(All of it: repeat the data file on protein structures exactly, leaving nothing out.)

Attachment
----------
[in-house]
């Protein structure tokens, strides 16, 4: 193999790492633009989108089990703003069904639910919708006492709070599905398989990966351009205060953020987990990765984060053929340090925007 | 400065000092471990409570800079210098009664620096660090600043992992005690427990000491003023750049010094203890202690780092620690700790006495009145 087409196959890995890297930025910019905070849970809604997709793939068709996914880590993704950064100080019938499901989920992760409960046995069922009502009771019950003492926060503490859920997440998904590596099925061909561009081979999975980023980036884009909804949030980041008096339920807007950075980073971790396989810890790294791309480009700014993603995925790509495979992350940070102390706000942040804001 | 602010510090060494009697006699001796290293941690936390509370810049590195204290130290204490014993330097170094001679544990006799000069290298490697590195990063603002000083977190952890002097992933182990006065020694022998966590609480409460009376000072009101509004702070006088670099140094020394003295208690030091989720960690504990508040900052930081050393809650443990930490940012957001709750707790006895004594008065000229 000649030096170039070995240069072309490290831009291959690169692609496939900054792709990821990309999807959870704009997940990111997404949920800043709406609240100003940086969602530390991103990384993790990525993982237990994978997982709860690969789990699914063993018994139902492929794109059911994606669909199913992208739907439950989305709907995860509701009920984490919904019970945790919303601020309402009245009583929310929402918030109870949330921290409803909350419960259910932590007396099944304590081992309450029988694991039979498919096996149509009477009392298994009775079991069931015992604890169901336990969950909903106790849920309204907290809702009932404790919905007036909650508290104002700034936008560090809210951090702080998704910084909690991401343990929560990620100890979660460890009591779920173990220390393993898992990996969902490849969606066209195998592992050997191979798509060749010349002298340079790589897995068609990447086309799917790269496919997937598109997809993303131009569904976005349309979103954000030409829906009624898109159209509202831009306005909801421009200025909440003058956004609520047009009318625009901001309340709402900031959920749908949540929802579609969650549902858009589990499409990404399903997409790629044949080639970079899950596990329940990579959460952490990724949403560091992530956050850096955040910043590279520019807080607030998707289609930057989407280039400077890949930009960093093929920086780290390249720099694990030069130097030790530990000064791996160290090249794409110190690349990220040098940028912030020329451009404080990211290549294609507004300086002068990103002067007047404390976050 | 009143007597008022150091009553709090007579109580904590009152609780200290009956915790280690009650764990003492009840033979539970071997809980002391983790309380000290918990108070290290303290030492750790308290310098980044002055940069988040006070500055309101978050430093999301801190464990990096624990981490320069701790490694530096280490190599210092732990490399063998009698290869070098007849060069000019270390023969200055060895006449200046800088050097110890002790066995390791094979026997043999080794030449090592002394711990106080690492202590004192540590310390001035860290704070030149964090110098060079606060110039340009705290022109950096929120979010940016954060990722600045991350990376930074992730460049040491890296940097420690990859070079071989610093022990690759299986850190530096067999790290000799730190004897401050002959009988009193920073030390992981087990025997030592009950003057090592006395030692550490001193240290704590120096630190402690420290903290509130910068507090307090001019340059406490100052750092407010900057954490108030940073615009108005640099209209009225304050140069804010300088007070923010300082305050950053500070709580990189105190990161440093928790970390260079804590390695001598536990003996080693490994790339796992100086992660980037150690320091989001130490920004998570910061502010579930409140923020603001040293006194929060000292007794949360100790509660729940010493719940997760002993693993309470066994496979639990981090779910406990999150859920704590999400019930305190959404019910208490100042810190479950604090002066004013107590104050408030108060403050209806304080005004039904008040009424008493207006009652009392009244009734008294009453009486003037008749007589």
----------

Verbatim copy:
[in-house]
């Protein structure tokens, strides 16, 4: 193999790492633009989108089990703003069904639910919708006492709070599905398989990966351009205060953020987990990765984060053929340090925007 | 400065000092471990409570800079210098009664620096660090600043992992005690427990000491003023750049010094203890202690780092620690700790006495009145 087409196959890995890297930025910019905070849970809604997709793939068709996914880590993704950064100080019938499901989920992760409960046995069922009502009771019950003492926060503490859920997440998904590596099925061909561009081979999975980023980036884009909804949030980041008096339920807007950075980073971790396989810890790294791309480009700014993603995925790509495979992350940070102390706000942040804001 | 602010510090060494009697006699001796290293941690936390509370810049590195204290130290204490014993330097170094001679544990006799000069290298490697590195990063603002000083977190952890002097992933182990006065020694022998966590609480409460009376000072009101509004702070006088670099140094020394003295208690030091989720960690504990508040900052930081050393809650443990930490940012957001709750707790006895004594008065000229 000649030096170039070995240069072309490290831009291959690169692609496939900054792709990821990309999807959870704009997940990111997404949920800043709406609240100003940086969602530390991103990384993790990525993982237990994978997982709860690969789990699914063993018994139902492929794109059911994606669909199913992208739907439950989305709907995860509701009920984490919904019970945790919303601020309402009245009583929310929402918030109870949330921290409803909350419960259910932590007396099944304590081992309450029988694991039979498919096996149509009477009392298994009775079991069931015992604890169901336990969950909903106790849920309204907290809702009932404790919905007036909650508290104002700034936008560090809210951090702080998704910084909690991401343990929560990620100890979660460890009591779920173990220390393993898992990996969902490849969606066209195998592992050997191979798509060749010349002298340079790589897995068609990447086309799917790269496919997937598109997809993303131009569904976005349309979103954000030409829906009624898109159209509202831009306005909801421009200025909440003058956004609520047009009318625009901001309340709402900031959920749908949540929802579609969650549902858009589990499409990404399903997409790629044949080639970079899950596990329940990579959460952490990724949403560091992530956050850096955040910043590279520019807080607030998707289609930057989407280039400077890949930009960093093929920086780290390249720099694990030069130097030790530990000064791996160290090249794409110190690349990220040098940028912030020329451009404080990211290549294609507004300086002068990103002067007047404390976050 | 009143007597008022150091009553709090007579109580904590009152609780200290009956915790280690009650764990003492009840033979539970071997809980002391983790309380000290918990108070290290303290030492750790308290310098980044002055940069988040006070500055309101978050430093999301801190464990990096624990981490320069701790490694530096280490190599210092732990490399063998009698290869070098007849060069000019270390023969200055060895006449200046800088050097110890002790066995390791094979026997043999080794030449090592002394711990106080690492202590004192540590310390001035860290704070030149964090110098060079606060110039340009705290022109950096929120979010940016954060990722600045991350990376930074992730460049040491890296940097420690990859070079071989610093022990690759299986850190530096067999790290000799730190004897401050002959009988009193920073030390992981087990025997030592009950003057090592006395030692550490001193240290704590120096630190402690420290903290509130910068507090307090001019340059406490100052750092407010900057954490108030940073615009108005640099209209009225304050140069804010300088007070923010300082305050950053500070709580990189105190990161440093928790970390260079804590390695001598536990003996080693490994790339796992100086992660980037150690320091989001130490920004998570910061502010579930409140923020603001040293006194929060000292007794949360100790509660729940010493719940997760002993693993309470066994496979639990981090779910406990999150859920704590999400019930305190959404019910208490100042810190479950604090002066004013107590104050408030108060403050209806304080005004039904008040009424008493207006009652009392009244009734008294009453009486003037008749007589």